What’s the deal with John Stones?

Scapegoat or struggling?

The focus has never been stronger on Manchester City and England centre-back John Stones. The sharks are already starting to circle; and the age old question ‘Is he good enough for City?‘ has begun to be discussed. So, I ask, what’s the deal with John Stones?

“John Stones has more personality than all of us here together in this room, more balls, than everyone here.

I like that. I love him. Under pressure, the people criticise him, so I am delighted to have John. With all his huge amount of mistakes. I love him. I love guys with this personality.

That quote was, of course, Pep Guardiola. The Catalan’s magical way of playing has delighted us for nearly four years now, but it starts from the back, and Guardiola chose John Stones for that job.

Stones was Pep Guardiola’s final signing of the 2016 window and became the second most expensive defender in football history. I was in Spain at the time, watching us completely pick apart a weak Steaua București side, but I couldn’t help but wonder how he would look in our new look defence.

Would he play with the skipper? Would Nicolas Otamendi finally step into a pivotal role? In fact, it was Aleksandar Kolarov who started alongside Stones in our opening Premier League game. Peak Pep I know, but it’s not the point I’m trying to make here. John Stones was supposed to be the first name on the team sheet for years to come, especially a 22-year-old at £47.5 million. But now we’re talking about whether he’s even good enough to even be a Manchester City player – so what’s gone wrong?

First of all, John Stones has missed 115 days since joining City through various injuries. Compare that to Benjamin Mendy (493 days) and Kevin De Bruyne (250 days), and it may seem like nothing. But it’s the timing of these injuries that have hampered any attempts to secure a regular spot in the team. The most notable in the 2017/18 season, where from August until November, Stones and Otamendi had formed what seemed like an unbreakable partnership. But in late November, Stones suffered a hamstring injury chasing a loose pass against Jamie Vardy, ruling him out for 12 games.

(Photo by Richard Heathcote/Getty Images)

Then, when he came back, he wasn’t the same. We went to Anfield, where granted no-one ever plays well, and was easily shrugged off the ball by Roberto Firmino to give Liverpool the lead. A further muscle problem a few games later cut his season short and ended a campaign which started with so much promise – a question of what might have been.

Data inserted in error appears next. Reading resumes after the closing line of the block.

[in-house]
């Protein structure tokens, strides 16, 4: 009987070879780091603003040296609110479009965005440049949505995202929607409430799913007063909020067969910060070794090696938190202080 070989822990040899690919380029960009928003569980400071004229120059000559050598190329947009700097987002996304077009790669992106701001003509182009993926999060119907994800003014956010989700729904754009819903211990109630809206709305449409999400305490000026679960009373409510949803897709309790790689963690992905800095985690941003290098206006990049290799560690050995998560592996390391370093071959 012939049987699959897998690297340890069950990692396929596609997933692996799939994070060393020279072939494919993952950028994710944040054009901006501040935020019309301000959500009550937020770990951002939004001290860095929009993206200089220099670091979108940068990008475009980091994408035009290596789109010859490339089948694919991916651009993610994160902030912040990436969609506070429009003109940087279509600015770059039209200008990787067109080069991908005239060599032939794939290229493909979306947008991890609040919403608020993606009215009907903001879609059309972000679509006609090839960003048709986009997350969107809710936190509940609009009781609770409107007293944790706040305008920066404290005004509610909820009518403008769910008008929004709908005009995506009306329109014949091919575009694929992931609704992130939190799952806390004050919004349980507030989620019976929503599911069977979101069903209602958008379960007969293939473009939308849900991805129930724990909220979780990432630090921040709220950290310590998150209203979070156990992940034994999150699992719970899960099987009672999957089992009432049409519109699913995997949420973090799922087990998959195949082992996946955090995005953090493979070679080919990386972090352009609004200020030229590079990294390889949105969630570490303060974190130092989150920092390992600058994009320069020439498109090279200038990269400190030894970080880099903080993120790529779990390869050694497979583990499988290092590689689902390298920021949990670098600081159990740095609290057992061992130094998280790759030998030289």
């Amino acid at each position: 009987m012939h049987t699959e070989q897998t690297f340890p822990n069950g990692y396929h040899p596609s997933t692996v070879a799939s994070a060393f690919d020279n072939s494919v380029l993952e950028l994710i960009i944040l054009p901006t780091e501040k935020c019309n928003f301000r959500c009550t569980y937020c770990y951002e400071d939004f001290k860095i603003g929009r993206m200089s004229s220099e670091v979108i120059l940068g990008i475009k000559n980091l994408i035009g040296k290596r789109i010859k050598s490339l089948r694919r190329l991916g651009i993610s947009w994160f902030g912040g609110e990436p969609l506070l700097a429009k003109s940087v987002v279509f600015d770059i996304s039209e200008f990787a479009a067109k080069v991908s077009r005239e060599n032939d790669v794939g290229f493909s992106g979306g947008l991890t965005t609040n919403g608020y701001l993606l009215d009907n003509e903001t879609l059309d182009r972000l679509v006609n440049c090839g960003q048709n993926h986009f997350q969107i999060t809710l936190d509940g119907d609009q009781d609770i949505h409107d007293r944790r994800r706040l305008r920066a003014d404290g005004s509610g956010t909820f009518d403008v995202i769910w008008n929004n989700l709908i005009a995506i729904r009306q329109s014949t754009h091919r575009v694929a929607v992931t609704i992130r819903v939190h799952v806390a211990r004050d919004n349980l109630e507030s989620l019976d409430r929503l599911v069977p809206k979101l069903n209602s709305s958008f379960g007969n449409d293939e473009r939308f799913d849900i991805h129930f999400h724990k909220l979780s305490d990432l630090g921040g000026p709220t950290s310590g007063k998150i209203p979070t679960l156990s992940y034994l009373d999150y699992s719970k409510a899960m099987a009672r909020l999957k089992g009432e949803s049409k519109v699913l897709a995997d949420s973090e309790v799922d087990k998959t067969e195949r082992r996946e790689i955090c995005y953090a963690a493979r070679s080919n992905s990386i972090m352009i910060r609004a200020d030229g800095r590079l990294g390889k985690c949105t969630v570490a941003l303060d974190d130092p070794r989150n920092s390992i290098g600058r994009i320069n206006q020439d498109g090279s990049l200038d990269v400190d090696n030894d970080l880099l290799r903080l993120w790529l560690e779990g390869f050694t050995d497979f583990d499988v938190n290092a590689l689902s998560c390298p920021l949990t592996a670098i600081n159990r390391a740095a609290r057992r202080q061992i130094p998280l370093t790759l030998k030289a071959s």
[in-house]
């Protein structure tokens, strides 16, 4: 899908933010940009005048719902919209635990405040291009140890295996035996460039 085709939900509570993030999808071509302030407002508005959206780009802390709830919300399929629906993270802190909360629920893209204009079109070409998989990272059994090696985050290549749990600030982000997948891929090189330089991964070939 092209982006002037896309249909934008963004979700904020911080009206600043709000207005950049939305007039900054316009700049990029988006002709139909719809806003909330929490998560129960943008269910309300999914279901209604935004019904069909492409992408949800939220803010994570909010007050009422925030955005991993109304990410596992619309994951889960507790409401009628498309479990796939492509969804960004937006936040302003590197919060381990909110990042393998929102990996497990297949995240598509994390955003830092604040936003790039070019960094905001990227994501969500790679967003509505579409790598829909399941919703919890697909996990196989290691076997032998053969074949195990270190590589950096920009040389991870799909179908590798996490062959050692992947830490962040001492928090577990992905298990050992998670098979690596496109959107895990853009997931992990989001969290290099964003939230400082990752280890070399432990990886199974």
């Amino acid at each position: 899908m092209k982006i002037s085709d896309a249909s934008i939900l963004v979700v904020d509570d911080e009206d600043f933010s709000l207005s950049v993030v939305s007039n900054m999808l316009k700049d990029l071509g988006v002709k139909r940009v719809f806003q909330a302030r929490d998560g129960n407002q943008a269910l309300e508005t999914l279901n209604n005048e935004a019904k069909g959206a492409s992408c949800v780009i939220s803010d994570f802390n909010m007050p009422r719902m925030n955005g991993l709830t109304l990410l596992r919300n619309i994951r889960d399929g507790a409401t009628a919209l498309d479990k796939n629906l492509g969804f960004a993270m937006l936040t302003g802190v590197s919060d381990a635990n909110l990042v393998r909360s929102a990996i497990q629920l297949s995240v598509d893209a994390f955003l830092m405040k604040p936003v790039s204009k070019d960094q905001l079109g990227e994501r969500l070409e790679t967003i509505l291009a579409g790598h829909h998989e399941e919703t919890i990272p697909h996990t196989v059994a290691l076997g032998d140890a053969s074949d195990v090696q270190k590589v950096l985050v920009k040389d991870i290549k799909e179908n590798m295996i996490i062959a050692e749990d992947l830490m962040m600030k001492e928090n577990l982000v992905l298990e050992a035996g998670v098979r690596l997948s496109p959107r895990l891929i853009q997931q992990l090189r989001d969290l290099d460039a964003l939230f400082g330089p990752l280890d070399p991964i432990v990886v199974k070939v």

It’s not hard to see that Stones plays on confidence. When he’s not confident in himself, he’s not the same John Stones many know he can be. I always remember a brilliant clip from his final season at Everton where instead of simply clearing the ball, he dribbled the ball out from a packed box and won his side a free-kick. He then proceeded to turn round and tell the Goodison faithful to ‘calm down’.

A brave move, but one of a confident player who knew what he was doing. [Skip to 2:26 – it’s glorious]

Recently in particular, Stones has been playing like a lad who is completely shot of confidence. Passes he is quite competent at playing, he’s delaying for too long or simply not playing them and putting himself under more pressure. Since Aymeric Laporte suffered his injury, we’ve missed a player who can break the lines from defence, or even produce a swift and accurate cross-field pass. John Stones is completely capable of doing that, but it’s that word again – confidence. That’s stopping him from doing it.

I don’t think for one minute that last weekend’s dropped points at home to Crystal Palace was the fault of John Stones. Their last minute equaliser is tough for him in a one-on-one situation, with someone as skilful as Zaha. He did the right thing – showed him down the line, didn’t let him cut in, and the pace of Zaha was the decisive factor. Moments like that are not the issue, it’s (I’m sorry, Fabian) the basics of his role that he’s getting wrong.

I want to see the John Stones I know he can be. The one who’s commanding with both ball at his feet and in the air. But until he emerges from this patch of keeping his head down, he’ll never fulfil why, in my eyes, we payed £47.5 million for him.

Follow the author here: @HarryASiddall

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